There's nothing new under the sun. Some animals suffer human hate and resentment unfairly. They are condemned by mere prejudices, biases of all kinds and unreasonable traditions. These species that have the bad luck of coinciding with human beings, are ignorant of these meetings being fatal for them, and used to finish with the cold-blooded killing of the animal, without a reason: toads, frogs, lizards, spiders, snakes, insects, wild beast (the list is unfortunately quite long). Some evolution psychologists claim that this peculiar hatred is embedded in our most deep genetic structure, inherited by a long history of bad encounters, where human beings have had to fight against an extremely hostile environment for their own survival. But our genes don’t explain a hundred percent our behavior, no matter what psychologies may say about the question. In other words, our behavior is dictated not only by genes, but by our education and our own cultural roots.
In our closest environment, this happen with water snakes. A diabolical symbol from the very beginning of our culture heritage, we don’t seem to care too much about the fact that these poor animals are completely harmless for us. Even my grandmother used to tell me, in my childhood, that water snakes smell pregnant women’s milk, and slither up the beds during the night, and suck the liquid from the women’s breast while they are soundly asleep. These tales were not unusual in the North. Maybe the great disgrace for the Natrix maura or viperian water snakes, is their slight similarity to vipers, used as a defense mechanism to scare predators. And what is a cunning strategy for the survival in a pond or a river, became a terrible handicap when the little snake face human beings.
Unfortunately, old tales are still alive, at least in a way. Three days ago we had the great pleasure of beholding a couple of little water snakes swimming across the channel in the Parque del Príncipe, haunting frogs and little fish. Like many other occasions, it was fascinating to observe how the fast swimming of the snakes alerted all the closest frogs and start to flee at the sight of the predator. Frogs jumped out the water: they instinctively know that a persecution in the water means certain death for the amphibian and easy food for the snake.
Two days later we found one of the snakes in the same place. But this time, the reptile was floating in the water surface, showing its yellowish belly, swollen and undoubtedly dead. We decided to take it out of the water, and examine the possible reason of its death. There was no doubt. The unlucky snake was crushed in the inferior part of its head, possibly by a wood stick or something similar. Therefore, it wasn’t death by natural reasons. Someone killed it, out for fear, disgust, or simply fun. The snake died because of human ignorance or cruelty. I tend to think that this kind of fatal accidents is almost unavoidable, but why instead of nasty feelings, don’t we start educating our tastes and preferences, and show some kind of awe and mercy or even fascination for these particular animals? Instead of reacting in a violent way, let’s express other more pacific sentiments forwards these animals that, no need to be said, play an important role in the environment, eating lot of bugs and insects that we consider a plague.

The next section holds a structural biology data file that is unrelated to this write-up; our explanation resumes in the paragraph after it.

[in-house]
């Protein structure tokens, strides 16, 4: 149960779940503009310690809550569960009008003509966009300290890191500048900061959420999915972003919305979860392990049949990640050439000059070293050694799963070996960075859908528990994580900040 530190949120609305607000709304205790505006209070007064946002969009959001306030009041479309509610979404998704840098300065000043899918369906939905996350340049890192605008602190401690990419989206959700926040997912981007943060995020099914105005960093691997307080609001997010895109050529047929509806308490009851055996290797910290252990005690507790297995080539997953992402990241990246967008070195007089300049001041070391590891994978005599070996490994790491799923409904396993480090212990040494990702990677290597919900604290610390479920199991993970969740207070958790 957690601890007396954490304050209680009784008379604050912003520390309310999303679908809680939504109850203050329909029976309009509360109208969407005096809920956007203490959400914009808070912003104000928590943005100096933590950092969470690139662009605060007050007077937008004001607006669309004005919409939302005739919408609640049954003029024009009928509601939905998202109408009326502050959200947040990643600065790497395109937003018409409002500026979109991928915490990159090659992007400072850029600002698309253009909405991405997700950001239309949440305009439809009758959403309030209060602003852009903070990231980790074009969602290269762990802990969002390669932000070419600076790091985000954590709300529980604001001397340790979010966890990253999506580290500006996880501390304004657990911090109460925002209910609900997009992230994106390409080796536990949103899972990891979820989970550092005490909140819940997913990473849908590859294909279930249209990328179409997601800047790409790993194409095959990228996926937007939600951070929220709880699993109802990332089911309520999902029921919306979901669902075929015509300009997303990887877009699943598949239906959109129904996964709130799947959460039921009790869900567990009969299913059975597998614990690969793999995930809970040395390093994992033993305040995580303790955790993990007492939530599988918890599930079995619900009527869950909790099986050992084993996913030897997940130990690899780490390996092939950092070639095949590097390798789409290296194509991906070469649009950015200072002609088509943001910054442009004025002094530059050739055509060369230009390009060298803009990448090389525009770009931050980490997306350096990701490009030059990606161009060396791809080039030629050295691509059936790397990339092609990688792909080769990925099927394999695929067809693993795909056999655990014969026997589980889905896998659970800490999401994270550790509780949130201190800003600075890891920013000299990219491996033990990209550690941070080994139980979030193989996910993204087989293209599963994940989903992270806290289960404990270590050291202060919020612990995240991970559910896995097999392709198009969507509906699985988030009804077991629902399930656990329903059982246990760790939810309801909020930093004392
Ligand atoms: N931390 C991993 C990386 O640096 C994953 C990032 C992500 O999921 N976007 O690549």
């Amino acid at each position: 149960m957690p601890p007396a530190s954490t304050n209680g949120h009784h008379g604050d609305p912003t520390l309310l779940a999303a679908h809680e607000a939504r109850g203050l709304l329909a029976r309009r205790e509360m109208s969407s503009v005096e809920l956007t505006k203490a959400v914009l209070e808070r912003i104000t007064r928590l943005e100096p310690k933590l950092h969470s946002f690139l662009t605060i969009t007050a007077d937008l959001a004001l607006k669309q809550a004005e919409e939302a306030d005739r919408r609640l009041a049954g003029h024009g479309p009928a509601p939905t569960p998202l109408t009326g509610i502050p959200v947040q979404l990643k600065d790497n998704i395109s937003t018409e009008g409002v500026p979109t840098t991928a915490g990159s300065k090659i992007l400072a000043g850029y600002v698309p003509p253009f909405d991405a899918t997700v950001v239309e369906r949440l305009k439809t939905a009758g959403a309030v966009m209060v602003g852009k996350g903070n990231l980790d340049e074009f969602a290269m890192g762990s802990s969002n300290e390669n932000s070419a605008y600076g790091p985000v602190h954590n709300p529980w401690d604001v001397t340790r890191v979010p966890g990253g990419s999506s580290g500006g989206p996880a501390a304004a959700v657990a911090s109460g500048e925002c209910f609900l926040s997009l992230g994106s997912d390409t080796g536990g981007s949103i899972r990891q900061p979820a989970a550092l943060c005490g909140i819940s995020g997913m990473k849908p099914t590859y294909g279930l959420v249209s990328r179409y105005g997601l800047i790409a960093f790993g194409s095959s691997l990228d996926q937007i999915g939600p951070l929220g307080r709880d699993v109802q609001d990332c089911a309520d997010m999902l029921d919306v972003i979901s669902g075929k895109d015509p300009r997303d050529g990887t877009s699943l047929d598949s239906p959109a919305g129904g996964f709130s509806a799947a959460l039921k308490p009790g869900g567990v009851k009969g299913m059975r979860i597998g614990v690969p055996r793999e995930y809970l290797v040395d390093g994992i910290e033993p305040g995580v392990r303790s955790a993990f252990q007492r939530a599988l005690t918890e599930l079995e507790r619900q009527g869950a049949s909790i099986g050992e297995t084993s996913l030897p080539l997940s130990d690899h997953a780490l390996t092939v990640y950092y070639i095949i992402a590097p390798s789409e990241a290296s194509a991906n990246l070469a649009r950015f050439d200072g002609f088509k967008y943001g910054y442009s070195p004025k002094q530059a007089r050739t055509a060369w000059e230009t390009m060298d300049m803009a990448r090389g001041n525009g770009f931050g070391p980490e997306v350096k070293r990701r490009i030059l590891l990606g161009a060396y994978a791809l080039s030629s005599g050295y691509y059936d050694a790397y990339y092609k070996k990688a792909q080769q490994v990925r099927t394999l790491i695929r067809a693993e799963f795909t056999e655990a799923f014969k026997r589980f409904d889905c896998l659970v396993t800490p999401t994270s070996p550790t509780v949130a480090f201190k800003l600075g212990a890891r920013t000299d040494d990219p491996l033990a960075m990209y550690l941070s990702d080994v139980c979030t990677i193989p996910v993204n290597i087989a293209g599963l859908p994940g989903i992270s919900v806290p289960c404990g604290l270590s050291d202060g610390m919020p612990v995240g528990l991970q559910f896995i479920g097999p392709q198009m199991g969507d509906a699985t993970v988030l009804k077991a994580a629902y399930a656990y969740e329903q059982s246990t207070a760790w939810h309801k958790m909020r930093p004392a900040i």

I can’t help but provide an explanation that would avoid us to mistake a viper from a water snake. On the right, we have a water snake’s head, rounded, with a round pupil (like most of frogs), and flattened nasal orifices. Furthermore, water snakes tend to show big skin layers in the very end of the mouth and sometimes on its neck. Instead of this, vipers heads are triangular, their pupils are sticky (like toads), and their nasal orifices tend to be pointed. Seen as a whole, water snakes´ bodies are quite thin, with a long whipped tail. vipers, on the contrary, tend to be fattish, sluggish, and with a short tail. Some people might reply with the old argument: “I have no time to check if it’s a viper or a harmless snake, therefore I kill them, just in case”. This eternal lullaby has been heard for a long time, and it’s worthy to recognize that viperian snakes look like a viper as a way of defence from predators. But if you find a supposed viper inside the water, or still better, swimming in the very deep of the pond (as viperian do), take for granted that it won’t be a viper. Moreover, if we still listen the “just in case”, you must bear in mind that a Spanish snake will never attack if it doesn´t feel threatened first. So let’s forget this preventive war that we are always ready to declare when we meet a beautiful ophidian like the water snake.